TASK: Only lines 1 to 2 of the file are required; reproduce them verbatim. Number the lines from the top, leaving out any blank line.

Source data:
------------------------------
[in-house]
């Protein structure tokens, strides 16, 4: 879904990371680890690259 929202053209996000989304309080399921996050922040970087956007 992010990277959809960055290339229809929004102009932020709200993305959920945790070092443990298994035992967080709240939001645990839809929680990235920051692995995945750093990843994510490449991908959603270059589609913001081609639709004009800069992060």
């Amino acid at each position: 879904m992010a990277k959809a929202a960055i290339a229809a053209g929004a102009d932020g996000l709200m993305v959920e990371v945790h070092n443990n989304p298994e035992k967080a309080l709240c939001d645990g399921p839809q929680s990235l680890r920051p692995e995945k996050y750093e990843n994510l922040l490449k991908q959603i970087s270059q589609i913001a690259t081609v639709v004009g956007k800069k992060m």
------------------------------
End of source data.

[in-house]
């Protein structure tokens, strides 16, 4: 879904990371680890690259 929202053209996000989304309080399921996050922040970087956007 992010990277959809960055290339229809929004102009932020709200993305959920945790070092443990298994035992967080709240939001645990839809929680990235920051692995995945750093990843994510490449991908959603270059589609913001081609639709004009800069992060």